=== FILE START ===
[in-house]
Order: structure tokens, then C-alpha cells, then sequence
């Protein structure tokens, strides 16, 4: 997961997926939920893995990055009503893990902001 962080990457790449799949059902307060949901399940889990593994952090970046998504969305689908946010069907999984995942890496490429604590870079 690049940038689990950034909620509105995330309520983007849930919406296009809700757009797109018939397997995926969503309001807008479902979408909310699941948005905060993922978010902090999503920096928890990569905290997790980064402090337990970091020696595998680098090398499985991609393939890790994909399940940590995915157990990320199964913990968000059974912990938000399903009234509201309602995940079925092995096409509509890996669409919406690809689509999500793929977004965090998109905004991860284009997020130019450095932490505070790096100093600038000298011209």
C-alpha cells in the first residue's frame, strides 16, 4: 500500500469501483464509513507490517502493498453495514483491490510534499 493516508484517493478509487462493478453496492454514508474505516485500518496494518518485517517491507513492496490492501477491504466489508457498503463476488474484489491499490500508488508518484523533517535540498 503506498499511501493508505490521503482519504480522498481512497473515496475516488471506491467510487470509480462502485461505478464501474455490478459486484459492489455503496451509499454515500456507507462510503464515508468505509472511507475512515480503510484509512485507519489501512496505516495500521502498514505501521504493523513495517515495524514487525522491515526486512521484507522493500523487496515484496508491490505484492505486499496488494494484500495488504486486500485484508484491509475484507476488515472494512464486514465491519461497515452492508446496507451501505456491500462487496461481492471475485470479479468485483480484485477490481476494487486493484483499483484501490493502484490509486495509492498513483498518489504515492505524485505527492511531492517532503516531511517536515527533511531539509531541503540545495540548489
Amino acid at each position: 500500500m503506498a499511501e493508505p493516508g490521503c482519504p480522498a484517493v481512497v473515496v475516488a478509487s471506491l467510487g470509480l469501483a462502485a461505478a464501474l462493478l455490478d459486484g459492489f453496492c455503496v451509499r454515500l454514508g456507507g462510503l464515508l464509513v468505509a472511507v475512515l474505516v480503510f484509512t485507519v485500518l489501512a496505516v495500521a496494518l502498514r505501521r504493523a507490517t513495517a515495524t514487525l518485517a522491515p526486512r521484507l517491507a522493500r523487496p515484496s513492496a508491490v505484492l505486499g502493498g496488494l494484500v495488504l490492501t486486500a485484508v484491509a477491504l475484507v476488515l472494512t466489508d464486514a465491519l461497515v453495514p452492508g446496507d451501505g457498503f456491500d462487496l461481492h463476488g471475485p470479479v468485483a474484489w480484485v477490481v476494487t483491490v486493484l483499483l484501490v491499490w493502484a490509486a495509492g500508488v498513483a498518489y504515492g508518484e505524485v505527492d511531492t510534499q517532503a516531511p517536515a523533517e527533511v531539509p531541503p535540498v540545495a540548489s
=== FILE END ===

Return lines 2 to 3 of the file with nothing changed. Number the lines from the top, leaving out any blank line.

Order: structure tokens, then C-alpha cells, then sequence
């Protein structure tokens, strides 16, 4: 997961997926939920893995990055009503893990902001 962080990457790449799949059902307060949901399940889990593994952090970046998504969305689908946010069907999984995942890496490429604590870079 690049940038689990950034909620509105995330309520983007849930919406296009809700757009797109018939397997995926969503309001807008479902979408909310699941948005905060993922978010902090999503920096928890990569905290997790980064402090337990970091020696595998680098090398499985991609393939890790994909399940940590995915157990990320199964913990968000059974912990938000399903009234509201309602995940079925092995096409509509890996669409919406690809689509999500793929977004965090998109905004991860284009997020130019450095932490505070790096100093600038000298011209």